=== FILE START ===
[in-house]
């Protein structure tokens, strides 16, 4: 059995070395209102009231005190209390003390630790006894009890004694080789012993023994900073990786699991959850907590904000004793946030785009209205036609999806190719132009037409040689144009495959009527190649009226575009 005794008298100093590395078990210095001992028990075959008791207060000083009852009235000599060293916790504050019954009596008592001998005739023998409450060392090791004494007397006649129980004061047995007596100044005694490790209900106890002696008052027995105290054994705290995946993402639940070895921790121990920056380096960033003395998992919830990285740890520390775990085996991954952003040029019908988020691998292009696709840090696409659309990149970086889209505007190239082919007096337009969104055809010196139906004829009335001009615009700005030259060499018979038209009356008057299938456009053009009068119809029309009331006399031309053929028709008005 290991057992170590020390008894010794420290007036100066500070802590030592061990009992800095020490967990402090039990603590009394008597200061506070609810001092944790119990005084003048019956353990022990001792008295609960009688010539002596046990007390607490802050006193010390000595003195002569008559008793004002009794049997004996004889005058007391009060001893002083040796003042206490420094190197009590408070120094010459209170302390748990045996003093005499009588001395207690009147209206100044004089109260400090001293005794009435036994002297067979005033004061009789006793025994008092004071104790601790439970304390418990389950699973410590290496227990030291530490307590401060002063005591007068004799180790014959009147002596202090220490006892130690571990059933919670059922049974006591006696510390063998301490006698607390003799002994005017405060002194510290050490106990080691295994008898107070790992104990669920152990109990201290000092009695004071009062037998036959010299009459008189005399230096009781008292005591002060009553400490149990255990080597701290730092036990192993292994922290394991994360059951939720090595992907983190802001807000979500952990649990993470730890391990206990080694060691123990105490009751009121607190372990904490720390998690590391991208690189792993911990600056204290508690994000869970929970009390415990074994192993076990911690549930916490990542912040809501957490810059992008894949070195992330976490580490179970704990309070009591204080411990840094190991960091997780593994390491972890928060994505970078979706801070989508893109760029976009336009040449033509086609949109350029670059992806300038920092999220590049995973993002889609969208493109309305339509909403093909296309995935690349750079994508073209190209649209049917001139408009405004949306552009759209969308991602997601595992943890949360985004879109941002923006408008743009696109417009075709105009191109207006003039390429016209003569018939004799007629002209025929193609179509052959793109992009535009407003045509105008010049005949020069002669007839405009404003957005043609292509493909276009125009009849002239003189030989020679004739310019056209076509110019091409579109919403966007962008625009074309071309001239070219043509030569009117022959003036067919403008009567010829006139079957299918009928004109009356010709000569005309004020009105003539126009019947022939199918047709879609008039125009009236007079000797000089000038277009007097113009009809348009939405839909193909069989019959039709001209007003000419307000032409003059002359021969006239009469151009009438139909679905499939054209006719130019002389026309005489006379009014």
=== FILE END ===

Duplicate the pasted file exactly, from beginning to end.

[in-house]
């Protein structure tokens, strides 16, 4: 059995070395209102009231005190209390003390630790006894009890004694080789012993023994900073990786699991959850907590904000004793946030785009209205036609999806190719132009037409040689144009495959009527190649009226575009 005794008298100093590395078990210095001992028990075959008791207060000083009852009235000599060293916790504050019954009596008592001998005739023998409450060392090791004494007397006649129980004061047995007596100044005694490790209900106890002696008052027995105290054994705290995946993402639940070895921790121990920056380096960033003395998992919830990285740890520390775990085996991954952003040029019908988020691998292009696709840090696409659309990149970086889209505007190239082919007096337009969104055809010196139906004829009335001009615009700005030259060499018979038209009356008057299938456009053009009068119809029309009331006399031309053929028709008005 290991057992170590020390008894010794420290007036100066500070802590030592061990009992800095020490967990402090039990603590009394008597200061506070609810001092944790119990005084003048019956353990022990001792008295609960009688010539002596046990007390607490802050006193010390000595003195002569008559008793004002009794049997004996004889005058007391009060001893002083040796003042206490420094190197009590408070120094010459209170302390748990045996003093005499009588001395207690009147209206100044004089109260400090001293005794009435036994002297067979005033004061009789006793025994008092004071104790601790439970304390418990389950699973410590290496227990030291530490307590401060002063005591007068004799180790014959009147002596202090220490006892130690571990059933919670059922049974006591006696510390063998301490006698607390003799002994005017405060002194510290050490106990080691295994008898107070790992104990669920152990109990201290000092009695004071009062037998036959010299009459008189005399230096009781008292005591002060009553400490149990255990080597701290730092036990192993292994922290394991994360059951939720090595992907983190802001807000979500952990649990993470730890391990206990080694060691123990105490009751009121607190372990904490720390998690590391991208690189792993911990600056204290508690994000869970929970009390415990074994192993076990911690549930916490990542912040809501957490810059992008894949070195992330976490580490179970704990309070009591204080411990840094190991960091997780593994390491972890928060994505970078979706801070989508893109760029976009336009040449033509086609949109350029670059992806300038920092999220590049995973993002889609969208493109309305339509909403093909296309995935690349750079994508073209190209649209049917001139408009405004949306552009759209969308991602997601595992943890949360985004879109941002923006408008743009696109417009075709105009191109207006003039390429016209003569018939004799007629002209025929193609179509052959793109992009535009407003045509105008010049005949020069002669007839405009404003957005043609292509493909276009125009009849002239003189030989020679004739310019056209076509110019091409579109919403966007962008625009074309071309001239070219043509030569009117022959003036067919403008009567010829006139079957299918009928004109009356010709000569005309004020009105003539126009019947022939199918047709879609008039125009009236007079000797000089000038277009007097113009009809348009939405839909193909069989019959039709001209007003000419307000032409003059002359021969006239009469151009009438139909679905499939054209006719130019002389026309005489006379009014």